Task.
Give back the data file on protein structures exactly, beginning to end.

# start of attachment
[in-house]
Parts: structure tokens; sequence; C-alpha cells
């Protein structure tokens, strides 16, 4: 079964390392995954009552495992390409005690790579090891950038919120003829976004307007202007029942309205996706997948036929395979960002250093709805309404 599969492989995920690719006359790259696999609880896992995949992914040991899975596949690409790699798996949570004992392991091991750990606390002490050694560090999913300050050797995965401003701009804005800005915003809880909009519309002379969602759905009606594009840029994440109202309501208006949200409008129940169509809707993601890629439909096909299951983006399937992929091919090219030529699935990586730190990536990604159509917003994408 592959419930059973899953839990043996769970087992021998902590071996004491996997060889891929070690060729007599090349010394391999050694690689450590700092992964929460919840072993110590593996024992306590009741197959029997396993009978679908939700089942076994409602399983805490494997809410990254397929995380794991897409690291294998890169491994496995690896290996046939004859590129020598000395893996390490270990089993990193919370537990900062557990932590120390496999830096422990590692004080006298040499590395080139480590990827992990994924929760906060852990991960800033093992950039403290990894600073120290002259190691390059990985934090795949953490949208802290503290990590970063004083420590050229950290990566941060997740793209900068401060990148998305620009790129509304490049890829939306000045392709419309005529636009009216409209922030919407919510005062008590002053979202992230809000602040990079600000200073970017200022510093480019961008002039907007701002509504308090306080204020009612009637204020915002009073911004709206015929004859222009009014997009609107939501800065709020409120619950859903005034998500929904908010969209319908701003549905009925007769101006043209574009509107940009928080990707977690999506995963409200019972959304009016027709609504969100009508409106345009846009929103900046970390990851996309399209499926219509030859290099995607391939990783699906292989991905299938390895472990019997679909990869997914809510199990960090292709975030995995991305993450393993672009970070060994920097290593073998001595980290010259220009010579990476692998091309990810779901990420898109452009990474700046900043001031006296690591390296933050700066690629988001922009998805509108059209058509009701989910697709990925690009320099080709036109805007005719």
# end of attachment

[in-house]
Parts: structure tokens; sequence; C-alpha cells
């Protein structure tokens, strides 16, 4: 079964390392995954009552495992390409005690790579090891950038919120003829976004307007202007029942309205996706997948036929395979960002250093709805309404 599969492989995920690719006359790259696999609880896992995949992914040991899975596949690409790699798996949570004992392991091991750990606390002490050694560090999913300050050797995965401003701009804005800005915003809880909009519309002379969602759905009606594009840029994440109202309501208006949200409008129940169509809707993601890629439909096909299951983006399937992929091919090219030529699935990586730190990536990604159509917003994408 592959419930059973899953839990043996769970087992021998902590071996004491996997060889891929070690060729007599090349010394391999050694690689450590700092992964929460919840072993110590593996024992306590009741197959029997396993009978679908939700089942076994409602399983805490494997809410990254397929995380794991897409690291294998890169491994496995690896290996046939004859590129020598000395893996390490270990089993990193919370537990900062557990932590120390496999830096422990590692004080006298040499590395080139480590990827992990994924929760906060852990991960800033093992950039403290990894600073120290002259190691390059990985934090795949953490949208802290503290990590970063004083420590050229950290990566941060997740793209900068401060990148998305620009790129509304490049890829939306000045392709419309005529636009009216409209922030919407919510005062008590002053979202992230809000602040990079600000200073970017200022510093480019961008002039907007701002509504308090306080204020009612009637204020915002009073911004709206015929004859222009009014997009609107939501800065709020409120619950859903005034998500929904908010969209319908701003549905009925007769101006043209574009509107940009928080990707977690999506995963409200019972959304009016027709609504969100009508409106345009846009929103900046970390990851996309399209499926219509030859290099995607391939990783699906292989991905299938390895472990019997679909990869997914809510199990960090292709975030995995991305993450393993672009970070060994920097290593073998001595980290010259220009010579990476692998091309990810779901990420898109452009990474700046900043001031006296690591390296933050700066690629988001922009998805509108059209058509009701989910697709990925690009320099080709036109805007005719």